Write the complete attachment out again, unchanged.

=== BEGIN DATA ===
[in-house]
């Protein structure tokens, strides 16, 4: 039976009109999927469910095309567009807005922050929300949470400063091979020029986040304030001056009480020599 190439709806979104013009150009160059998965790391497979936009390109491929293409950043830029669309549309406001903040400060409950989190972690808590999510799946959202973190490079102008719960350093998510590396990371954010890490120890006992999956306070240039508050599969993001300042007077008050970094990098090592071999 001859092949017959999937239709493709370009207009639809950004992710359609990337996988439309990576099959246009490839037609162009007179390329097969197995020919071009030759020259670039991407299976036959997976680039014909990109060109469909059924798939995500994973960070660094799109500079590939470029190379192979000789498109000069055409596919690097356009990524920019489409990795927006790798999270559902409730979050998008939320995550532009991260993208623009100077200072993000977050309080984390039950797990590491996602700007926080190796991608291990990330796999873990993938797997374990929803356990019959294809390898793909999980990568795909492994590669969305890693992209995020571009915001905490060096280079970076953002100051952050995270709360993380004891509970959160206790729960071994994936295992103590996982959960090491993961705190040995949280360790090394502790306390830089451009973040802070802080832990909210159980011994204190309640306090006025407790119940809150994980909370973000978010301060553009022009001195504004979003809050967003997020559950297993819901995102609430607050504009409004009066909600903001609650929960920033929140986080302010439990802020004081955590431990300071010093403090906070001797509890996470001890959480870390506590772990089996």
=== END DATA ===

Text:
[in-house]
């Protein structure tokens, strides 16, 4: 039976009109999927469910095309567009807005922050929300949470400063091979020029986040304030001056009480020599 190439709806979104013009150009160059998965790391497979936009390109491929293409950043830029669309549309406001903040400060409950989190972690808590999510799946959202973190490079102008719960350093998510590396990371954010890490120890006992999956306070240039508050599969993001300042007077008050970094990098090592071999 001859092949017959999937239709493709370009207009639809950004992710359609990337996988439309990576099959246009490839037609162009007179390329097969197995020919071009030759020259670039991407299976036959997976680039014909990109060109469909059924798939995500994973960070660094799109500079590939470029190379192979000789498109000069055409596919690097356009990524920019489409990795927006790798999270559902409730979050998008939320995550532009991260993208623009100077200072993000977050309080984390039950797990590491996602700007926080190796991608291990990330796999873990993938797997374990929803356990019959294809390898793909999980990568795909492994590669969305890693992209995020571009915001905490060096280079970076953002100051952050995270709360993380004891509970959160206790729960071994994936295992103590996982959960090491993961705190040995949280360790090394502790306390830089451009973040802070802080832990909210159980011994204190309640306090006025407790119940809150994980909370973000978010301060553009022009001195504004979003809050967003997020559950297993819901995102609430607050504009409004009066909600903001609650929960920033929140986080302010439990802020004081955590431990300071010093403090906070001797509890996470001890959480870390506590772990089996």